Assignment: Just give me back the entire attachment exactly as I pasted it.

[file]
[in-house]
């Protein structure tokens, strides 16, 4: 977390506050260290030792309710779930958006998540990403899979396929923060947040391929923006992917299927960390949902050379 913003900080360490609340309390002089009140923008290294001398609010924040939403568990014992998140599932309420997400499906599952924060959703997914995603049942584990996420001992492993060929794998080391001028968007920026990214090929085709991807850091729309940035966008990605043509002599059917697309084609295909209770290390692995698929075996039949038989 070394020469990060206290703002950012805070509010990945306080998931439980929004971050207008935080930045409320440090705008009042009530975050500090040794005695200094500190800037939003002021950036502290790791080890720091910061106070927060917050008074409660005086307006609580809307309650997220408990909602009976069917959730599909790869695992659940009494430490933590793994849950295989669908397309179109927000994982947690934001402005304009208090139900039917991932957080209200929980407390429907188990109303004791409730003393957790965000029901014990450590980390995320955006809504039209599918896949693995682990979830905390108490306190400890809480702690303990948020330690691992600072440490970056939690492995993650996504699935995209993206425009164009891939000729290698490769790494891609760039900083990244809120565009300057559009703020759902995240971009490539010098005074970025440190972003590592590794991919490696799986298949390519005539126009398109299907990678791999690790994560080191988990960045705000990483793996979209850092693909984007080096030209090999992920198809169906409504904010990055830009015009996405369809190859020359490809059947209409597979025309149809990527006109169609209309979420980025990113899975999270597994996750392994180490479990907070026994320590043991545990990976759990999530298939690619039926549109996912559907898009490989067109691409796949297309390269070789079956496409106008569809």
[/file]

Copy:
[in-house]
């Protein structure tokens, strides 16, 4: 977390506050260290030792309710779930958006998540990403899979396929923060947040391929923006992917299927960390949902050379 913003900080360490609340309390002089009140923008290294001398609010924040939403568990014992998140599932309420997400499906599952924060959703997914995603049942584990996420001992492993060929794998080391001028968007920026990214090929085709991807850091729309940035966008990605043509002599059917697309084609295909209770290390692995698929075996039949038989 070394020469990060206290703002950012805070509010990945306080998931439980929004971050207008935080930045409320440090705008009042009530975050500090040794005695200094500190800037939003002021950036502290790791080890720091910061106070927060917050008074409660005086307006609580809307309650997220408990909602009976069917959730599909790869695992659940009494430490933590793994849950295989669908397309179109927000994982947690934001402005304009208090139900039917991932957080209200929980407390429907188990109303004791409730003393957790965000029901014990450590980390995320955006809504039209599918896949693995682990979830905390108490306190400890809480702690303990948020330690691992600072440490970056939690492995993650996504699935995209993206425009164009891939000729290698490769790494891609760039900083990244809120565009300057559009703020759902995240971009490539010098005074970025440190972003590592590794991919490696799986298949390519005539126009398109299907990678791999690790994560080191988990960045705000990483793996979209850092693909984007080096030209090999992920198809169906409504904010990055830009015009996405369809190859020359490809059947209409597979025309149809990527006109169609209309979420980025990113899975999270597994996750392994180490479990907070026994320590043991545990990976759990999530298939690619039926549109996912559907898009490989067109691409796949297309390269070789079956496409106008569809």